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Jason Garrison wrote:

Brother Mike,

I received your package today. First let me say thank you so much for including all the extra literature!

I have a few questions off the top of my head that I was hoping you could answer for me:

  1. Is the pope Jesus Christ on Earth?
  2. Is Mary part of God, or A God, or something else?
    She is called divine; does that mean God?
  3. And the saints; are these people divine?
  4. the New Testament Scripture says, to call no man Father, but . . .
    (I think you know where I'm going) : )

I am a very scriptural guy, if you can dig that. My insistence on referencing every practice, every tradition, and every idea, helped to save me from being sucked in to some perfectly awful Protestant organizations.

I am sure you will hear from me again in the near future, once I have had opportunity to absorb this material.

Thanks and Peace,


  { Can you answer some questions on the Pope, Jesus, Mary, and the Saints from a Scriptural guy? }

Eric replied:

Hi, Jason —

To answer your questions:

  1. No, the pope is not Jesus Christ on earth, by no means. (It's amazing the wild misperceptions that circulate.) The pope is the vicar of Christ. We in the U.S. aren't familiar with this concept so it seems exotic. It basically means a steward, someone who gets put in charge when the boss goes away.

    For example, our parishes have a pastor and a parochial vicar. When the pastor goes away, the vicar is in charge. The vicar isn't the pastor, nor does he assume his office, but he's a kind of deputy. The perfect example of this is Matthew 24:45-50. The master goes away (this symbolizes the Ascension), and the master puts a servant in charge of his household to feed them (cf. John 21:17) until he returns. So all the pope is the Servant of the servants of God (an official title) who is in charge of Christ's Earthly Kingdom with His authority until he returns.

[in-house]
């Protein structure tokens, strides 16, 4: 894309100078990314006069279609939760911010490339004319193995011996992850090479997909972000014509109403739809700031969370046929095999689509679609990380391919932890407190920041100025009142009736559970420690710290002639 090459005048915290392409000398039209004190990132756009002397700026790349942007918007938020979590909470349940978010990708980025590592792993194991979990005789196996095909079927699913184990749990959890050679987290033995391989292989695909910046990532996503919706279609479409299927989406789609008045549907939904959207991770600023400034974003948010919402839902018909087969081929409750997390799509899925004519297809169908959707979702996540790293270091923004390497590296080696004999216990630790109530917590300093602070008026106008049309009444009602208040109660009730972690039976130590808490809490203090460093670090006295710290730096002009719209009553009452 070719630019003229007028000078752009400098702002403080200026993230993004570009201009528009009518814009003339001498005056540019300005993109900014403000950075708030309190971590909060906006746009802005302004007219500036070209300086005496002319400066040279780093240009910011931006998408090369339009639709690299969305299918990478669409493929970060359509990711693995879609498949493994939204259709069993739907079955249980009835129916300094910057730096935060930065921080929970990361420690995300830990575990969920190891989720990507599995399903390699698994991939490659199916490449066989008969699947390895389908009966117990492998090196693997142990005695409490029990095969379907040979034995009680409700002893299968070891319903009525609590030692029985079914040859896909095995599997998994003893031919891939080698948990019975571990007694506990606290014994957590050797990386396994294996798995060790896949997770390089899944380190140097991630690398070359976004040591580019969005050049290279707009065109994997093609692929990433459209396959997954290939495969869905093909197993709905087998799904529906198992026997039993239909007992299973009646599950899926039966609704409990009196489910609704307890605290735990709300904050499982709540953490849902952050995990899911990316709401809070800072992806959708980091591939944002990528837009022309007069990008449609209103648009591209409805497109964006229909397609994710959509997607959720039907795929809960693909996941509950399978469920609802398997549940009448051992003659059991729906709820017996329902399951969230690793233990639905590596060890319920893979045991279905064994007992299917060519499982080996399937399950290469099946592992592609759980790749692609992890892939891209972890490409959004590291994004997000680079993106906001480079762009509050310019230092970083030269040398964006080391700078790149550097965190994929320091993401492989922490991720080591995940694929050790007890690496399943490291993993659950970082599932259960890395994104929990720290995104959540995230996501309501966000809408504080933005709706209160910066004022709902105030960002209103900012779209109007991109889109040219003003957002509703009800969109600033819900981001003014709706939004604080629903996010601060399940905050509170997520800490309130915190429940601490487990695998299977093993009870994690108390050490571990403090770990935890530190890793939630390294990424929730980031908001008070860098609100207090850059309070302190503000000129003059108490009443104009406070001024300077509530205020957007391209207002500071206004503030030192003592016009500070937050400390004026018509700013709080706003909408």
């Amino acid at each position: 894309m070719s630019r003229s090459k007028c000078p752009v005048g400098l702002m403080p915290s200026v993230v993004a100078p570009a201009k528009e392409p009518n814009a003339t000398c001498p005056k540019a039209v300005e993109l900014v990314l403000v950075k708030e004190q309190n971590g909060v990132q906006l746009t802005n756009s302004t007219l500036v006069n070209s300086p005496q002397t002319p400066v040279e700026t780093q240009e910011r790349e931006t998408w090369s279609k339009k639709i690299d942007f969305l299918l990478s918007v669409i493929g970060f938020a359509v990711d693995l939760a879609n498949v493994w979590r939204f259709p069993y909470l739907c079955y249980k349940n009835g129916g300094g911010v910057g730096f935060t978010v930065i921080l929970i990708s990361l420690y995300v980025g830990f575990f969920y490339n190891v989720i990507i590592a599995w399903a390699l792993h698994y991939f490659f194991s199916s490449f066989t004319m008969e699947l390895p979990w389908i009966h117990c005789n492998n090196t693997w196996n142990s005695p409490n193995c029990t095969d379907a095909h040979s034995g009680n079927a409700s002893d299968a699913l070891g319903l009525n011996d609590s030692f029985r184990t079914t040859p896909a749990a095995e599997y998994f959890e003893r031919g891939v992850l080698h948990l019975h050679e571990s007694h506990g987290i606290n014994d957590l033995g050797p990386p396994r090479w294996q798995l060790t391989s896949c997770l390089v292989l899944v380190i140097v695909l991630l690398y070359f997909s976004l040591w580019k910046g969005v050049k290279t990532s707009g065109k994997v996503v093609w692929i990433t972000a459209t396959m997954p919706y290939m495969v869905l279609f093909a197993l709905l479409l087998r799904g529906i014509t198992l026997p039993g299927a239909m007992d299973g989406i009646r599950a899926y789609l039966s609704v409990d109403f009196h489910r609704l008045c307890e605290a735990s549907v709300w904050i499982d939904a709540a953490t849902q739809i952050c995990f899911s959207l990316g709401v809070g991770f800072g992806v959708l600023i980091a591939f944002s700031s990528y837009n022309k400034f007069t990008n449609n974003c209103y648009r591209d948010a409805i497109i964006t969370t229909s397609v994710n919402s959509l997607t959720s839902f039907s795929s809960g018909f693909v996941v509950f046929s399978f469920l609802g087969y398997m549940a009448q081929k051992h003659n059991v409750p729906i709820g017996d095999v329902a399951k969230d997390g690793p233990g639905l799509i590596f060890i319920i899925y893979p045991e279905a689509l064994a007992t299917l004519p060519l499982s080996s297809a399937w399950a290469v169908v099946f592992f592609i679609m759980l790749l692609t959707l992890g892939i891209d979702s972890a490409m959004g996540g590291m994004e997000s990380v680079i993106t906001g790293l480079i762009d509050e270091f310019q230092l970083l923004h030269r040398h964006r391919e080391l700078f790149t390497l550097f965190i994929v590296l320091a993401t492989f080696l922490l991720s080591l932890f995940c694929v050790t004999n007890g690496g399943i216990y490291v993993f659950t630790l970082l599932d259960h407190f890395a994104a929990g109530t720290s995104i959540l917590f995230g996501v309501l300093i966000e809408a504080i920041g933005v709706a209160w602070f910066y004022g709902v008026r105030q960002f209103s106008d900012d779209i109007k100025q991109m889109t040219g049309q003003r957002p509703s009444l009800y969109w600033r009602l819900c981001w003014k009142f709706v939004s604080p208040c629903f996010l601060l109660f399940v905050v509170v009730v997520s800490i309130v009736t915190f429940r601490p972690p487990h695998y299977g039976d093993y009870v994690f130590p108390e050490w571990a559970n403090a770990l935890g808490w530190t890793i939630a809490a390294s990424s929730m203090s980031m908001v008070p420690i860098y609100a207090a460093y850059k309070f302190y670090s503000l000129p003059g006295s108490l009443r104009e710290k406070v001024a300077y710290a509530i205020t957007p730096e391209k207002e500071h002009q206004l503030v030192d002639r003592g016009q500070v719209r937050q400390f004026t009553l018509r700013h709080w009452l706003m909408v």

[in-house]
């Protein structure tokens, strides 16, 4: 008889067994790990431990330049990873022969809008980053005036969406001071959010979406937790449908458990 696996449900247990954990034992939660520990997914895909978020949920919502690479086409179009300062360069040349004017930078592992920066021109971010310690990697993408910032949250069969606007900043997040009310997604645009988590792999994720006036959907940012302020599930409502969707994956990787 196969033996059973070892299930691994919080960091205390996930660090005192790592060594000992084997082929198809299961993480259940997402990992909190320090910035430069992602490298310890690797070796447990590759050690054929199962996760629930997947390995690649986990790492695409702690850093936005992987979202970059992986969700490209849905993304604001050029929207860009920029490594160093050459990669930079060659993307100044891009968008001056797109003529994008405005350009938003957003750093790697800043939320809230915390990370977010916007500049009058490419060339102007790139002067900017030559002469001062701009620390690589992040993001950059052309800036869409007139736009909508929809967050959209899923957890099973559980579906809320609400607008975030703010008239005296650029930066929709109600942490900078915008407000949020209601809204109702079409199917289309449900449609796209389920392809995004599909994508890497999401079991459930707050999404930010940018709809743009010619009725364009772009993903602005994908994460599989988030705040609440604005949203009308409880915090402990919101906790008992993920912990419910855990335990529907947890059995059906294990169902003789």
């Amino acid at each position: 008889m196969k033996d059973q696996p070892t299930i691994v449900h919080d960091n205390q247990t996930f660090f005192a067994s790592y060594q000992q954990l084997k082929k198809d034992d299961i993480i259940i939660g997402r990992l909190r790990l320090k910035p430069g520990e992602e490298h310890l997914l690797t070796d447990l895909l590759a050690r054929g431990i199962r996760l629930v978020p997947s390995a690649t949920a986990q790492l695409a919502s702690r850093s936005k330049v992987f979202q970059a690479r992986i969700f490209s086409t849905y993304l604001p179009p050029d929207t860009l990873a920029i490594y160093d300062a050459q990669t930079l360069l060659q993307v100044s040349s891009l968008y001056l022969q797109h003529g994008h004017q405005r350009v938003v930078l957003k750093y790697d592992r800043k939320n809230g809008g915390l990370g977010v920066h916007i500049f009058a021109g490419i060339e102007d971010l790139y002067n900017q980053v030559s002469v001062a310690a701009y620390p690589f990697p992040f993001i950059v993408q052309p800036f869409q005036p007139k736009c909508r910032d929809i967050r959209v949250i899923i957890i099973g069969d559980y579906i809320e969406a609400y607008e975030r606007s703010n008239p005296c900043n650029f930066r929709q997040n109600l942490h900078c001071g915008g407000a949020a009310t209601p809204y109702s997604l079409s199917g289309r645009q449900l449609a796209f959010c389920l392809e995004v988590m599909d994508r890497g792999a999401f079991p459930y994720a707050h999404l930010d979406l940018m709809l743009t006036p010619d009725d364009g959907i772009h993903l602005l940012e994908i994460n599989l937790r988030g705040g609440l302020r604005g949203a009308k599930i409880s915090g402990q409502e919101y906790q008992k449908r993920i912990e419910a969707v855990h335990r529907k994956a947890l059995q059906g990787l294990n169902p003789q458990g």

2. Mary is not a part of God, or a god. She is the most perfect creature, a sterling symbol of the Church and image of what we strive to become. She is not divine in the way you are probably thinking of it, but like us, she is a partaker of the divine nature (2 Peter 1:3-4).

    St. Athanasius of Alexandria, a fourth (4th) century champion of orthodoxy, said,

      God became man so that men might become God.

    and she is the exemplar of that, but I would not go around saying Mary is divine or
    Mary is God. This is a distortion. Like I said, she is an image of what we all strive for.

  3. The same applies to the saints. The concept of deification is a complex one and one that will probably just confuse you, but the essence of salvation is that we become by grace what Christ is by nature, sharers in the divine nature (2 Peter 1:3-4), filled with all the fullness of God (Ephesians 3:19; 4:13). There will always be an infinite gap between us and the Most Holy Trinity; we will never become independent gods but we will be transformed by, and share in, the divine life.

    Do a Google search on theosis, divinization, or deification.

  4. You can find an answer for your last question:

You said:
I am a very scriptural guy, if you can dig that.

You may want to check out Mike's Scriptural Passages web page as well:


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